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Emperor Penguins Face The Risk Of Extinction Due To Climate Change

by | Dec 27, 2022 | Climate Crisis, News Article

Emperor penguins are the largest of all the penguins in the world; an average bird stands around 45 inches tall. They are around 120cm tall and weigh around 40kg. Emperor penguins live on the Antarctic ice and in its chilly surrounding waters. They are mostly found in Antarctica. Emperor penguins spend their whole life in and around the Antarctic ice. They are only rarely found off the coast of New Zealand, but now Emperor penguins face the risk of extinction due to climate change.

 

There are about 595,000 adult emperor penguins in Antarctica. However, due to little research and studies conducted on Emperor penguins, there are still things we do not know about them.

As climate change increases and its impacts worsen, several species will lose their habitats and homes. The melting of glaciers and ice- one of the impacts of climate change- is severely affecting Emperor penguins.

A Result of Climate Change

The emperor penguin, which roams around the continent of Antarctica and its freezing seas, is at severe risk of extinction in the next 20 to 40 years due to climate change, according to an expert from the Argentine Antarctic Institute (IAA).

The largest penguin in the world and only one of the two penguin species native to the continent of Antarctica, the emperor penguin, gives birth during the winter season in Antarctica. Emperor penguins require solid sea ice from the month of April onwards till December to nest fledgling chicks.

If sea ice starts to melt prematurely or if the sea freezes much later, the emperor penguins cannot complete their reproductive cycles. According to biologist Marcela Libertelli, if the seawater reaches the newborn penguins that have not yet learned how to swim and do not have waterproof plumage, they will eventually die of the cold and drown. Libertelli has studied around 15,000 penguins across two colonies in Antarctica at the IAA.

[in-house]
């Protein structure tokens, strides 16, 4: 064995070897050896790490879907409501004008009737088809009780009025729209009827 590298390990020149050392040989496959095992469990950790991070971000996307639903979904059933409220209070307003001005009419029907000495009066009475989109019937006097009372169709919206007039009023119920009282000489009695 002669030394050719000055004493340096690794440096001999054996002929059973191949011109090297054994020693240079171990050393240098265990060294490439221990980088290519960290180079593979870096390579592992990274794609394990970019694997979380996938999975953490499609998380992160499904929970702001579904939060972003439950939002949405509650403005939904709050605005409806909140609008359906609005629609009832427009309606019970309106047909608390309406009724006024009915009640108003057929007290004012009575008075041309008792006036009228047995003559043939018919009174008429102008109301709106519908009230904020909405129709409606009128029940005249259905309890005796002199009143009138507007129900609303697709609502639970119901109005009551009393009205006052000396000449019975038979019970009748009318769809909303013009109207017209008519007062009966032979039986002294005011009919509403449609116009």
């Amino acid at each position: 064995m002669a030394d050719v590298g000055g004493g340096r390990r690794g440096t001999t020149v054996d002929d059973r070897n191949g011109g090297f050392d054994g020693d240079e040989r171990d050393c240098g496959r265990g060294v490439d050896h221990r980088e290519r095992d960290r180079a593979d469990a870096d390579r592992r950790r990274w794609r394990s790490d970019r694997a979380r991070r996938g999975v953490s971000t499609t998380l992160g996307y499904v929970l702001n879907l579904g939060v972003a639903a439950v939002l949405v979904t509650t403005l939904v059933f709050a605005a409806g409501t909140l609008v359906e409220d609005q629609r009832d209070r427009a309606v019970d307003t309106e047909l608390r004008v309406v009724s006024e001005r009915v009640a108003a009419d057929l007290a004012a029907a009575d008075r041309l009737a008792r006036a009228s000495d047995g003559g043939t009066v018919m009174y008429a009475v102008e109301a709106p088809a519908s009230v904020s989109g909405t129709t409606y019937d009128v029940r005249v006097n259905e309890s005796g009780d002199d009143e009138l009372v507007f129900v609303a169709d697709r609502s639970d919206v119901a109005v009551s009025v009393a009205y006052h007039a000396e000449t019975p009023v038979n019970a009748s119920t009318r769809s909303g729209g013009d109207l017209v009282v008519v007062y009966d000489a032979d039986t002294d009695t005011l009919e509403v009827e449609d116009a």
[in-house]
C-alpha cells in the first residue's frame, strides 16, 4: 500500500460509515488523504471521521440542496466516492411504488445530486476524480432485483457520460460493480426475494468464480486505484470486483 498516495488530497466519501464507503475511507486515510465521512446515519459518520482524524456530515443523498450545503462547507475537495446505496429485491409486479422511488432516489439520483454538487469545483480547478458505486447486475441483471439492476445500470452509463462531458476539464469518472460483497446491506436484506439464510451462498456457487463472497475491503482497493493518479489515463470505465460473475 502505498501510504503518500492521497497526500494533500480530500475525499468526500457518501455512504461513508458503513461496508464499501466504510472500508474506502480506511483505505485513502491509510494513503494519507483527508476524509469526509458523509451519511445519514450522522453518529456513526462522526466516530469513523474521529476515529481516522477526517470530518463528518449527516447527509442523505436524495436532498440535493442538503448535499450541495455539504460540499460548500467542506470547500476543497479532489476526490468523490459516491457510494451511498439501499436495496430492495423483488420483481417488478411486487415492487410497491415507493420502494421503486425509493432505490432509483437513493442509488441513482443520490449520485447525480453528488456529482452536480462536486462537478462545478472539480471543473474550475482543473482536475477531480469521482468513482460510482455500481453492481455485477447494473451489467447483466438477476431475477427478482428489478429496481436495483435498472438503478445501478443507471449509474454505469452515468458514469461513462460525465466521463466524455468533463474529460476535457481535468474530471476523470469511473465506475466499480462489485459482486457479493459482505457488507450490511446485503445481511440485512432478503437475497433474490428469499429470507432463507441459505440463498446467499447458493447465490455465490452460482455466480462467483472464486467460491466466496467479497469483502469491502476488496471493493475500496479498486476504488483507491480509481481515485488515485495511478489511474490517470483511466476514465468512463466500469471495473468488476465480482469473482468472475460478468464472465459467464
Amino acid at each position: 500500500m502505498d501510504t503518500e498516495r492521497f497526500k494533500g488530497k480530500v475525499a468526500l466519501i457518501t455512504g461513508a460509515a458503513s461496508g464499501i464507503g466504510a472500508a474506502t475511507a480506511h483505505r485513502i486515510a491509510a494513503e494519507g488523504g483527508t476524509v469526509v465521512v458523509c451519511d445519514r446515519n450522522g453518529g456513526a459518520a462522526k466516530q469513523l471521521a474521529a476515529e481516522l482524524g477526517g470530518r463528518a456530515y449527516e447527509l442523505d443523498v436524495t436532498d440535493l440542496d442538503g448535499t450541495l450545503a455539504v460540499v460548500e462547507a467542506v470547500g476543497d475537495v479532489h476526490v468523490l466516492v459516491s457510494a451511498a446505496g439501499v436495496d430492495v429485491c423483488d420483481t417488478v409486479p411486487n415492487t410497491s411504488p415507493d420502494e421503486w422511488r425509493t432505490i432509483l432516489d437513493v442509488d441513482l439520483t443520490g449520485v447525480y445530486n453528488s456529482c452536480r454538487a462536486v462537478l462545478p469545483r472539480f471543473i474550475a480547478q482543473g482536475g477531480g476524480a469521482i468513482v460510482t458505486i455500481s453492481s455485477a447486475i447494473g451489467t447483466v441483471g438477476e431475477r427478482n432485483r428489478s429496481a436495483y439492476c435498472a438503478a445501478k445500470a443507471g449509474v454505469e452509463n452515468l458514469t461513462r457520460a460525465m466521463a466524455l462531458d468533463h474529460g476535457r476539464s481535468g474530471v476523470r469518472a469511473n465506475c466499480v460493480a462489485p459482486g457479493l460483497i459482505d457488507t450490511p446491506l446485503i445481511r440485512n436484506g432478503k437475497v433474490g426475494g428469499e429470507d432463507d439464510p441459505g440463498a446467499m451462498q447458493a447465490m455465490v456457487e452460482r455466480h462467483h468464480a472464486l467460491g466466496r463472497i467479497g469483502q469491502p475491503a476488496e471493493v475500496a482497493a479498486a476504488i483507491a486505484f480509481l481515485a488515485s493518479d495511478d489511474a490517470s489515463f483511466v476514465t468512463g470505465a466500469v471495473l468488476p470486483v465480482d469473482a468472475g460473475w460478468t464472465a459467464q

The above incident has already occurred at the Halley Bay colony in the Weddell Sea- the second largest emperor penguin colony- for nearly three years, and all the penguin chicks died. Libertelli and other experts from Argentina’s Marambio Base in Antarctica travel some 65 km every day in the month of August, in the middle of the southern hemisphere winter. They travel by motorbike in temperatures as low as -40 degrees Celsius to reach the nearest emperor penguin colony and observe them.

When they reach the colony, the scientists then count, weigh, and measure the chicks, take blood samples, and collect geographical coordinates. According to their findings, emperor penguins have a very grim future if climate change and its impacts are not mitigated.

Emperor Penguins Face The Risk Of Extinction Due To Climate Change

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According to climate projections, the emperor penguin colonies located between latitudes 60 and 70 degrees south will eventually vanish in the coming decades. And according to Libertelli, emperor penguins will disappear in the next 30 to 40 years.

According to Libertelli, the extinction of any species is a serious problem for the world. Even if the species is tiny as an ant or huge as a whale- It is still a loss for biodiversity and the planet.

The extinction of emperor penguins could severely impact the continent of Antarctica- an extreme environment where the food chain has fewer members and fewer links. The World Meteorological Organization in April this year warned the world about the growing global temperatures coupled with unusual rainfall and melting of ice in Antarctica. This is a worrying trend, as the ice sheets in Antarctica have been depleting since 1999.

Emperor penguins face the risk of extinction due to climate change and also due to the rise of fishing and tourism in Antarctica. These activities affect krill- one of the main food sources for emperor penguins and other species. Tourist boats and fisheries have several negative impacts on Antarctica. According to Libertelli, it is important that we start thinking about the future.

 

Author

  • Sigma Earth

    The author has done a master's in Environmental science and is currently working as chief Environmental Advisor with New Delhi State Government.

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